How to Ask for Google and Facebook Reviews in 3 Simple Steps

In the history of the veterinary industry, word-of-mouth has always been the paramount form of marketing. It is no different today. Yet, word-of-mouth marketing has shifted and transformed over time. Potential clients now turn to the internet to find their next veterinarian more often than talking with their neighbors, which is why client reviews are more important than ever. How can you ask for Google and Facebook reviews in a casual way without being pushy? Asking clients directly for a review can be awkward and uncomfortable. But, it can be done naturally by implementing these three steps in your practice.

1. Invest in a Reputation Management System

The easiest and least pushy way to ask your clients for a review is to invest in a reputation management system that will sync with your PIMS. Reputation management systems will send out a customer satisfaction survey to your clients after visiting your practice, asking those who gave your practice a high rating to leave a review on your chosen platform. Your current PIMS or client communication app may offer this service as well as your website management provider. Not only will reputation management systems generate reviews without much effort on your part, but the survey responses create a list of clients who gave high praise but didn't leave a review. This list is essential in the next step of asking for feedback.

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2. Personally Ask Satisfied Clients

Reviewing your customer satisfaction surveys regularly will help you find clients who are happy with your service. Give these clients a quick call to thank them for their kind words and ask them to share their feedback on Google or Facebook.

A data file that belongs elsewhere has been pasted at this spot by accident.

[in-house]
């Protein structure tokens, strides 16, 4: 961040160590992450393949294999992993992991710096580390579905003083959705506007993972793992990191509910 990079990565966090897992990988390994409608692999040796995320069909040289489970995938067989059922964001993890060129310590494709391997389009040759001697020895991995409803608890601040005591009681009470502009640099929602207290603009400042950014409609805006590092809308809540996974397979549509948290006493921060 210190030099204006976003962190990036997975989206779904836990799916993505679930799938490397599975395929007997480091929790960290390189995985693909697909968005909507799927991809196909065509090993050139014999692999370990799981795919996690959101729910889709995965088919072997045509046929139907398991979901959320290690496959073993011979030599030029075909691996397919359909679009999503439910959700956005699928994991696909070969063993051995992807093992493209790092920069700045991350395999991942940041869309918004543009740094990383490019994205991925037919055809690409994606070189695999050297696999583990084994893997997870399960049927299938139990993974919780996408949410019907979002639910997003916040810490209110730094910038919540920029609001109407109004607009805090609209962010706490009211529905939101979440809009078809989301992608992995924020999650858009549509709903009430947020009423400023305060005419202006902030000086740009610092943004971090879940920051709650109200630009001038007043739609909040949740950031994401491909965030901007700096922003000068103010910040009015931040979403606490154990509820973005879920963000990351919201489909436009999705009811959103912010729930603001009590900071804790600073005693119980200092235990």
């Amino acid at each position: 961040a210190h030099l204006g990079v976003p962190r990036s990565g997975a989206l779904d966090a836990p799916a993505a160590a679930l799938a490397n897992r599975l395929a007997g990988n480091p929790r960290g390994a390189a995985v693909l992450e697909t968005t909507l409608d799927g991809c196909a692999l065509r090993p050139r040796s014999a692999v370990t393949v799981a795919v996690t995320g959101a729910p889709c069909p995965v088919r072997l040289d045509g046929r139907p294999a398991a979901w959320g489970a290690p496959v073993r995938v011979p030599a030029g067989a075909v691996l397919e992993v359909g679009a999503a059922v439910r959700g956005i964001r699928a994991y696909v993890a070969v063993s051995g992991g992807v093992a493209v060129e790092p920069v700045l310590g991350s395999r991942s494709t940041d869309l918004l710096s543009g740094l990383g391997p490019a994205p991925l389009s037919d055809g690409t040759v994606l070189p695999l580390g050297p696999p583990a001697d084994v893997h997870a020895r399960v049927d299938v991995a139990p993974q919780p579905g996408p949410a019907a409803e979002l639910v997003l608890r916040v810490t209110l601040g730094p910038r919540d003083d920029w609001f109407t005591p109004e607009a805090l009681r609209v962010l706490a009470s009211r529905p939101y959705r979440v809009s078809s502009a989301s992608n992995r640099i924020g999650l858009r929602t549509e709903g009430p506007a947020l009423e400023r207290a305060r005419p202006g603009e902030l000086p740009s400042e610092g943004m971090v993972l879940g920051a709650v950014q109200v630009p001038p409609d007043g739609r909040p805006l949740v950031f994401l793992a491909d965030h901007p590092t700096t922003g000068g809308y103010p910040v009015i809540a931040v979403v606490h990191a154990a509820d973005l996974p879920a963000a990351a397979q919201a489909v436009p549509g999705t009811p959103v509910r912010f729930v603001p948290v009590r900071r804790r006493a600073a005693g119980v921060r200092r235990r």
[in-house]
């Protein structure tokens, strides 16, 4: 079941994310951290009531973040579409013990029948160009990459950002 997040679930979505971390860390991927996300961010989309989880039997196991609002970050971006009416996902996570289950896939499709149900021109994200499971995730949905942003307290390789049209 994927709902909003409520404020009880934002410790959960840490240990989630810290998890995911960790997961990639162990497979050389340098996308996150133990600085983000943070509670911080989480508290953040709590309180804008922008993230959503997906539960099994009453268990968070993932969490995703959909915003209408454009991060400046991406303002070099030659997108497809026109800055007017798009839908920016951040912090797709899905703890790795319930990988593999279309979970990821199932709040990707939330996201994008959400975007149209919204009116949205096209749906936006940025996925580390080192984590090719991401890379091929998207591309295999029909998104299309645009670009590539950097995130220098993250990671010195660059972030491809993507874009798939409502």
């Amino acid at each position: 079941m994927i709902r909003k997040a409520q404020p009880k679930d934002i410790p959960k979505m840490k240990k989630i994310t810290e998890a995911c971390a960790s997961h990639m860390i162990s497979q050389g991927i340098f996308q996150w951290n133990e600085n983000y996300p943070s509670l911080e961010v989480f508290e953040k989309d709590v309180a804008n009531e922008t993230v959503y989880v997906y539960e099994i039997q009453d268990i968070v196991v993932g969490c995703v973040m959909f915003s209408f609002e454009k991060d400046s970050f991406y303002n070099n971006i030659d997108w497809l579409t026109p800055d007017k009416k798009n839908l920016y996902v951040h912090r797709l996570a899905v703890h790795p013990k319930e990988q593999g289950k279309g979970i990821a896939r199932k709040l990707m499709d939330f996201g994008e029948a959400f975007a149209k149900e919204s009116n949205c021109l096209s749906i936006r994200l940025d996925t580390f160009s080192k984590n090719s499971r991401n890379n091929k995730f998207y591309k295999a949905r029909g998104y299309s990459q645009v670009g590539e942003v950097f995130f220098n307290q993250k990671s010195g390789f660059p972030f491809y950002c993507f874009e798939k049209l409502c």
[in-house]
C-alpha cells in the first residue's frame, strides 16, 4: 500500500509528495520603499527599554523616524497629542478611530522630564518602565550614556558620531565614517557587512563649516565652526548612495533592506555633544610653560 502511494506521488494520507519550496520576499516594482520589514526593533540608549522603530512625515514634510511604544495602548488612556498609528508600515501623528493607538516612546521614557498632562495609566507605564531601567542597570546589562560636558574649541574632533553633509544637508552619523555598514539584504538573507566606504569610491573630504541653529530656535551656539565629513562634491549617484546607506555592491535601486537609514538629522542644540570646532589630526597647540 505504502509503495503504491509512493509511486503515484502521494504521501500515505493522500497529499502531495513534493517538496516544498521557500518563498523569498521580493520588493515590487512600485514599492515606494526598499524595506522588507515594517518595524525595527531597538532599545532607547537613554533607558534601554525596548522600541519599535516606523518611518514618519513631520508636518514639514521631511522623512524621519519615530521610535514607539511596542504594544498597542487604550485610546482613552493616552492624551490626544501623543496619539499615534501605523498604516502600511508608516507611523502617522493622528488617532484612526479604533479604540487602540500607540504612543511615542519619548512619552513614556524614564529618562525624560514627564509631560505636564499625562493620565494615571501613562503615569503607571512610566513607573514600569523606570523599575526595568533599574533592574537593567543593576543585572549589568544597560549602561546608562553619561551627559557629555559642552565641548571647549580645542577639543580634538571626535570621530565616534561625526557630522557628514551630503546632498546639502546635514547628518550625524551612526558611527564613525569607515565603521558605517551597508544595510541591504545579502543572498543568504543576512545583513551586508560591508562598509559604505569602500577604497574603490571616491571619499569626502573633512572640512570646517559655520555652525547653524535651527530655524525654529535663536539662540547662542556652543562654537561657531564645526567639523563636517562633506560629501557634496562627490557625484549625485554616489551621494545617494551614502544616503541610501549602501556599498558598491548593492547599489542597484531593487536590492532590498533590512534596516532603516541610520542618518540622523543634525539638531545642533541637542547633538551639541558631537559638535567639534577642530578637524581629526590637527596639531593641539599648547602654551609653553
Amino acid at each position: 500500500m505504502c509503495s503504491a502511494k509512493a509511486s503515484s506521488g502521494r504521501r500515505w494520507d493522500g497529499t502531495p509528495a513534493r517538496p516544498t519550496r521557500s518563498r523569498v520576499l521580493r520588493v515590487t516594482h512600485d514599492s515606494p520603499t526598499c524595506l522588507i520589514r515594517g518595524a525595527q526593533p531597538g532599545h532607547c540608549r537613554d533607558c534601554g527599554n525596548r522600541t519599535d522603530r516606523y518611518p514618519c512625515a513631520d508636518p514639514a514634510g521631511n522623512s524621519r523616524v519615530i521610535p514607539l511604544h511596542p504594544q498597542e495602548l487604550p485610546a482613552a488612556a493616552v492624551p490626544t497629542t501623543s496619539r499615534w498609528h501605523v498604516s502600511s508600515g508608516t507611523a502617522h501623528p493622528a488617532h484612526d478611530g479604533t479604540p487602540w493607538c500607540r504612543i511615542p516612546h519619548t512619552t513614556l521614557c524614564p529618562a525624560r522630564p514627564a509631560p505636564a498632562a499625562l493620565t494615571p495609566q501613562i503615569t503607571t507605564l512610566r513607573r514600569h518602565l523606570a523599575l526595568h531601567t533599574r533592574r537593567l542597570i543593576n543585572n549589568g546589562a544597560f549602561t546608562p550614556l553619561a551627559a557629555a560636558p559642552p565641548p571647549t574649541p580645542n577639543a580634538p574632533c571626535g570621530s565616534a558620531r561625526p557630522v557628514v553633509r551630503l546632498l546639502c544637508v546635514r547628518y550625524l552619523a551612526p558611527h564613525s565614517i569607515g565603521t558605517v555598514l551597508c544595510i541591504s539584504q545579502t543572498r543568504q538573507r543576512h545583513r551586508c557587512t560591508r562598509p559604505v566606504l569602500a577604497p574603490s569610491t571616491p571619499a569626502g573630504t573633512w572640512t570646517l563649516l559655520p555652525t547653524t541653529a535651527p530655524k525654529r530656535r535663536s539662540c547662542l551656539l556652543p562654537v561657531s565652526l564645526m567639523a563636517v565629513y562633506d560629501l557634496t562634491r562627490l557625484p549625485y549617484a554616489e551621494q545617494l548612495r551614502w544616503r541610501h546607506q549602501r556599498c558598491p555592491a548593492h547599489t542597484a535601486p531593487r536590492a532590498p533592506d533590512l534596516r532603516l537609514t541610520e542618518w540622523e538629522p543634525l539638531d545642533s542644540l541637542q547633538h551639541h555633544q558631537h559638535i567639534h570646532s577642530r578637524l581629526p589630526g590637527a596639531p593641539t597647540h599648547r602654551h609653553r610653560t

Here's a cold call example:

"Mrs. Smith, I just wanted to thank you for your kind words on our survey. We love our patients and appreciate you taking the time to let us know you are happy with our service. I will be sure to pass these comments along to our doctors and team members. I know it will make their day. If you have some time, we would love for you to leave a review on Google or Facebook."

Your front-desk team is usually the first to know when a client is happy. At check-out, the client will often tell the receptionist they had a great visit. Train your team to thank clients for the feedback and tell them how much a review would be appreciated. The face-to-face interaction will often result in a new review. Clients appreciate that you value their opinion and want them to share their experiences.

3. Interact on Facebook

Social media is one of the most effective marketing tools that veterinary practices have in their toolbox. Clients can check in on Facebook when they arrive, comment on their visit, or use one of your posts as a chance to sing your team's praises. Schedule time weekly to monitor your practice's Facebook notifications. Respond to check-ins with a customized "thank you for visiting our practice" message. Comment on clients' posts that were left on your practice's page and ask them to take a moment to leave a Facebook review. Your clients are already interacting publicly on Facebook and will feel appreciated when you ask them to share their opinions.

Using these techniques to ask for a customer review allows the conversation to flow more naturally and avoids coming across as aggressive or bothersome. Ultimately, asking for and managing online customer reviews is time-consuming and often your least favorite task, but it is crucial to your practice's growth and reputation.

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Danielle Bryant
Practice Manager

Danielle Bryant is the co-owner and practice manager of Salem Animal Hospital in Salem, Virginia. Upon graduation from Radford University in 2005, she enjoyed success in various management positions in the retail and medical industries. Danielle and her husband, Dr. Rich Bryant, have grown Salem Animal Hospital from a one-doctor practice to the four-doctor practice it is today. Born and raised in Southwest Virginia, Rich and Danielle brought their love and knowledge for the area to their practice, seeking to provide a “hometown” feel in a way that allows them to connect with their clients and the community while providing the highest level of veterinary medicine possible.

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